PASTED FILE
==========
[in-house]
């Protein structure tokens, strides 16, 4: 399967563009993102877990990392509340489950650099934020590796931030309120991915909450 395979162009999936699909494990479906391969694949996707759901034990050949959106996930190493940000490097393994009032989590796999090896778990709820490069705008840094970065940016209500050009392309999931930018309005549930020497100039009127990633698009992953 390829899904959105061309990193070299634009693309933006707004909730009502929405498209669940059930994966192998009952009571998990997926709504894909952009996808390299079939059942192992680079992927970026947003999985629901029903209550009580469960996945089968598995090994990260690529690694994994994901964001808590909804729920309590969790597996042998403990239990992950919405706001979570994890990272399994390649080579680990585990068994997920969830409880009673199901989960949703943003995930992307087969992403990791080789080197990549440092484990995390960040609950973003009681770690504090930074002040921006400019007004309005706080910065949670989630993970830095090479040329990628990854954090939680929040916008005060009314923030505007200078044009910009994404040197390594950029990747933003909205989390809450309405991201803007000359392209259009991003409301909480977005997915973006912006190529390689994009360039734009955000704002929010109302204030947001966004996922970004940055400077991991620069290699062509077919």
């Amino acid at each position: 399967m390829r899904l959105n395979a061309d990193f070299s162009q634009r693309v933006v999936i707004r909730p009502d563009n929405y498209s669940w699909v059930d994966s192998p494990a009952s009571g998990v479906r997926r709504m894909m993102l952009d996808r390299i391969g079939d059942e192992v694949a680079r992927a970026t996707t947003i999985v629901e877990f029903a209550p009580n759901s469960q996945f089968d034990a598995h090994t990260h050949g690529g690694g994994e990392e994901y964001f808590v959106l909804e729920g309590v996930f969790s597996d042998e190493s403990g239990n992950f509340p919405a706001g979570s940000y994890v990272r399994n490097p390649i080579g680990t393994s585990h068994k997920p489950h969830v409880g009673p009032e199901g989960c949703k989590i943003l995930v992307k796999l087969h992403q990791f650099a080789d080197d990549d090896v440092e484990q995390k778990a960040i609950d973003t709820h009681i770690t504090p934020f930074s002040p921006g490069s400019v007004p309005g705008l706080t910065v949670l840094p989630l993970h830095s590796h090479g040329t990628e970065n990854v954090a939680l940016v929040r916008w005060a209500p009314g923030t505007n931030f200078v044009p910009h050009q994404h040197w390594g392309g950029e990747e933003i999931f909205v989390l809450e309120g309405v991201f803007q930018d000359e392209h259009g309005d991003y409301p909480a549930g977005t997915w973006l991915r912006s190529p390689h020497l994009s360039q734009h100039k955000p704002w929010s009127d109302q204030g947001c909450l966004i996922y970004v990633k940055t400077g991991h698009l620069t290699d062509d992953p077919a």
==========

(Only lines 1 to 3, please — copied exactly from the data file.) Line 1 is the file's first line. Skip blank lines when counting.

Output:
[in-house]
């Protein structure tokens, strides 16, 4: 399967563009993102877990990392509340489950650099934020590796931030309120991915909450 395979162009999936699909494990479906391969694949996707759901034990050949959106996930190493940000490097393994009032989590796999090896778990709820490069705008840094970065940016209500050009392309999931930018309005549930020497100039009127990633698009992953 390829899904959105061309990193070299634009693309933006707004909730009502929405498209669940059930994966192998009952009571998990997926709504894909952009996808390299079939059942192992680079992927970026947003999985629901029903209550009580469960996945089968598995090994990260690529690694994994994901964001808590909804729920309590969790597996042998403990239990992950919405706001979570994890990272399994390649080579680990585990068994997920969830409880009673199901989960949703943003995930992307087969992403990791080789080197990549440092484990995390960040609950973003009681770690504090930074002040921006400019007004309005706080910065949670989630993970830095090479040329990628990854954090939680929040916008005060009314923030505007200078044009910009994404040197390594950029990747933003909205989390809450309405991201803007000359392209259009991003409301909480977005997915973006912006190529390689994009360039734009955000704002929010109302204030947001966004996922970004940055400077991991620069290699062509077919």
């Amino acid at each position: 399967m390829r899904l959105n395979a061309d990193f070299s162009q634009r693309v933006v999936i707004r909730p009502d563009n929405y498209s669940w699909v059930d994966s192998p494990a009952s009571g998990v479906r997926r709504m894909m993102l952009d996808r390299i391969g079939d059942e192992v694949a680079r992927a970026t996707t947003i999985v629901e877990f029903a209550p009580n759901s469960q996945f089968d034990a598995h090994t990260h050949g690529g690694g994994e990392e994901y964001f808590v959106l909804e729920g309590v996930f969790s597996d042998e190493s403990g239990n992950f509340p919405a706001g979570s940000y994890v990272r399994n490097p390649i080579g680990t393994s585990h068994k997920p489950h969830v409880g009673p009032e199901g989960c949703k989590i943003l995930v992307k796999l087969h992403q990791f650099a080789d080197d990549d090896v440092e484990q995390k778990a960040i609950d973003t709820h009681i770690t504090p934020f930074s002040p921006g490069s400019v007004p309005g705008l706080t910065v949670l840094p989630l993970h830095s590796h090479g040329t990628e970065n990854v954090a939680l940016v929040r916008w005060a209500p009314g923030t505007n931030f200078v044009p910009h050009q994404h040197w390594g392309g950029e990747e933003i999931f909205v989390l809450e309120g309405v991201f803007q930018d000359e392209h259009g309005d991003y409301p909480a549930g977005t997915w973006l991915r912006s190529p390689h020497l994009s360039q734009h100039k955000p704002w929010s009127d109302q204030g947001c909450l966004i996922y970004v990633k940055t400077g991991h698009l620069t290699d062509d992953p077919a």